That said, if Georgia begins an average number of possessions (12) from average starting field position (own 30) against Florida, I expect the Bulldogs to score 24 points. They managed 24 points in 13 possessions against Vanderbilt (No. 10 ADE), 14 points in 9 possessions against South Carolina (No. 8 ADE), and 16 points in 10 offensive non-garbage possessions against Alabama (No. 3 ADE).

Athletic Coast Conference Bias

Seriously, what in the world is going on with FEI's ACC fetish? Believe me, I'm asking myself the same question. North Carolina leaped up to No. 3, six ACC teams are in the FEI top 24, multiple teams are moving up after losses and none of it seems to make any sense at all.

Neither does the conference itself. Virginia lost its first three games of 2008 by 45 (to USC), by 35 (to Connecticut), and by 28 (to Duke). The Cavaliers now have the best record in ACC conference play. Maryland lost to one of the worst teams in the Sun Belt Conference (Middle Tennessee) in one week and defeated one of the best teams in the Pac-10 Conference (California) the next. Yet at 5-2, the Terrapins are ranked behind 1-4 Clemson in FEI. Are FEI's ACC brains fried, or can we try and figure this thing out?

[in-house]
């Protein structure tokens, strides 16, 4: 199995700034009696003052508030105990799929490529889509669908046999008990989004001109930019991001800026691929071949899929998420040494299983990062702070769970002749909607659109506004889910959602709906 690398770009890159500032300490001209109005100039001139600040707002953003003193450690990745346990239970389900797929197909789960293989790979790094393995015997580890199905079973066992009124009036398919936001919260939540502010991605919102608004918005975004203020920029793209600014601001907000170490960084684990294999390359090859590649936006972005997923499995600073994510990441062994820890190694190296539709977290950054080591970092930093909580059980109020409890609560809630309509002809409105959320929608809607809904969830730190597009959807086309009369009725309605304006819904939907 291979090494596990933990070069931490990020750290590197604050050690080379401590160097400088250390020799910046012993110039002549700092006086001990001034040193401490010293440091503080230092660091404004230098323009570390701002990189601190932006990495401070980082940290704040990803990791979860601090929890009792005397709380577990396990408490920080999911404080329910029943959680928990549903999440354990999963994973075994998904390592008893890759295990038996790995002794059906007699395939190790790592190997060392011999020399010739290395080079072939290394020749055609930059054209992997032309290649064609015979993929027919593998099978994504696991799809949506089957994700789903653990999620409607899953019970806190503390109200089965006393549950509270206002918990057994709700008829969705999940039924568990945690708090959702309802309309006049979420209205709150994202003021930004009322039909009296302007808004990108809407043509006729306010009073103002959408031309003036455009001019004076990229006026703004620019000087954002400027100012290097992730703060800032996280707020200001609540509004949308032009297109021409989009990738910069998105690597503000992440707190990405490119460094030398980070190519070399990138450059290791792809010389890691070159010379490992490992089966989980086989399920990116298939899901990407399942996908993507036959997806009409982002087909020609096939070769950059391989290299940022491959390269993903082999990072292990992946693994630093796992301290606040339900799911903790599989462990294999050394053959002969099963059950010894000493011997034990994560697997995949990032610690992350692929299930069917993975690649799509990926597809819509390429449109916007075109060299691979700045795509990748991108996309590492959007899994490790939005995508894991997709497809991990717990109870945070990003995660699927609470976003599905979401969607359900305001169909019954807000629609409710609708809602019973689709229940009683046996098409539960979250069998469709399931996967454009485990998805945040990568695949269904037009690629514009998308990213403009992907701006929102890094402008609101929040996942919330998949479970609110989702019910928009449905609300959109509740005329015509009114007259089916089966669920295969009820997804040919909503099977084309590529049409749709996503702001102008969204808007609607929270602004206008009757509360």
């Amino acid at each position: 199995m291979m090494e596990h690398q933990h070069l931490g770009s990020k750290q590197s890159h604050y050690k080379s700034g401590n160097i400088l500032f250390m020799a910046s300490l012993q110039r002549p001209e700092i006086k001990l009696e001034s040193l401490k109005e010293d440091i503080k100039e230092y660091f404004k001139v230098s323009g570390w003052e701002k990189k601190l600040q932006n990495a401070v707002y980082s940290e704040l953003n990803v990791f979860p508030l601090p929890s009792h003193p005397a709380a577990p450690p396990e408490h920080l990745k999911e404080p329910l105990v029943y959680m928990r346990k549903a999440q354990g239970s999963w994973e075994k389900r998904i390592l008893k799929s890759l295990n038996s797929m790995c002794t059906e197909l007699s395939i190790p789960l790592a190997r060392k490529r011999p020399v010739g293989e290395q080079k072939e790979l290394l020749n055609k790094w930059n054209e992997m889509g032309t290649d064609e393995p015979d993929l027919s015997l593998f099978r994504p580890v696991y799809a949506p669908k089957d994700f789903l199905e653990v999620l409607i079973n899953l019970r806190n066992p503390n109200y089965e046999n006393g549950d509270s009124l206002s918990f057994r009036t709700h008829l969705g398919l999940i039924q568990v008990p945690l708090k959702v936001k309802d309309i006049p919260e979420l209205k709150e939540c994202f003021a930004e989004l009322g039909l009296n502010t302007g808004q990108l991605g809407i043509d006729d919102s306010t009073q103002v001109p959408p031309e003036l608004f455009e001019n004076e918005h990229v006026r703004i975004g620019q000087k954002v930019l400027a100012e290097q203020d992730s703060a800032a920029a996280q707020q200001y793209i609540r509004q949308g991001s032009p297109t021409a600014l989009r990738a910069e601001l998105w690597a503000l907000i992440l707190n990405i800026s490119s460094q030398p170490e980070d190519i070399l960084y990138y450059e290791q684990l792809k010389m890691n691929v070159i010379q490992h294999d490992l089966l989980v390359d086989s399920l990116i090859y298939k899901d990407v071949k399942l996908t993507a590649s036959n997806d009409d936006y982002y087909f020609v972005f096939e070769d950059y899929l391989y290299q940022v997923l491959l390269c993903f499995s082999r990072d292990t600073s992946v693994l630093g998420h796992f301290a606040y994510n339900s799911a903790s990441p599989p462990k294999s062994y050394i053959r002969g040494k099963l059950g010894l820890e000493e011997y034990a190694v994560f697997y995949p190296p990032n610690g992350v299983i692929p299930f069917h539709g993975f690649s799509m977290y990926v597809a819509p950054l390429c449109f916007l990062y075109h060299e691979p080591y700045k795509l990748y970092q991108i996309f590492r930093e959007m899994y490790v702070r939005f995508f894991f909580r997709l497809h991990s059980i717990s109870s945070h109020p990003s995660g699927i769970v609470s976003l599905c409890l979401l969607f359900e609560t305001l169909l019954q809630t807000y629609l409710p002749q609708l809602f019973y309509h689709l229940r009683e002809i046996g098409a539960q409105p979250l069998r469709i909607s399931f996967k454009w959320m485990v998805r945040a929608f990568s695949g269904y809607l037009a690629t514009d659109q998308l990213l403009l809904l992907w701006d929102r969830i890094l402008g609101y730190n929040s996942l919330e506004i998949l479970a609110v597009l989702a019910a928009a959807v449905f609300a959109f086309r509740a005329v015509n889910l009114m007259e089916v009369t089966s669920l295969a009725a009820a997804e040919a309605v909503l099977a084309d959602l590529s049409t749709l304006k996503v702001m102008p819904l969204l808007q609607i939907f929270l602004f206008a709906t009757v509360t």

I decided to remove all ACC games (both conference and non-conference) from the system to see if it could bring things into focus. If we vote the entire conference off the island, the resulting top 10 looks awfully familiar.


FEI Top 10 sans ACC
Rank Team W-L FEI BCS Rank AP Rank
1 Texas 8-0 0.318 1 1
2 Penn State 8-0 0.298 3 3
3 Florida 5-1 0.264 8 5
4 Alabama 7-0 0.260 2 2
5 USC 5-1 0.256 5 7
6 Georgia 6-1 0.247 6 8
7 Oklahoma 6-1 0.221 4 4
8 Oklahoma State 6-1 0.214 9 9
9 Texas Tech 6-0 0.208 7 6
10 Missouri 5-2 0.197 14 14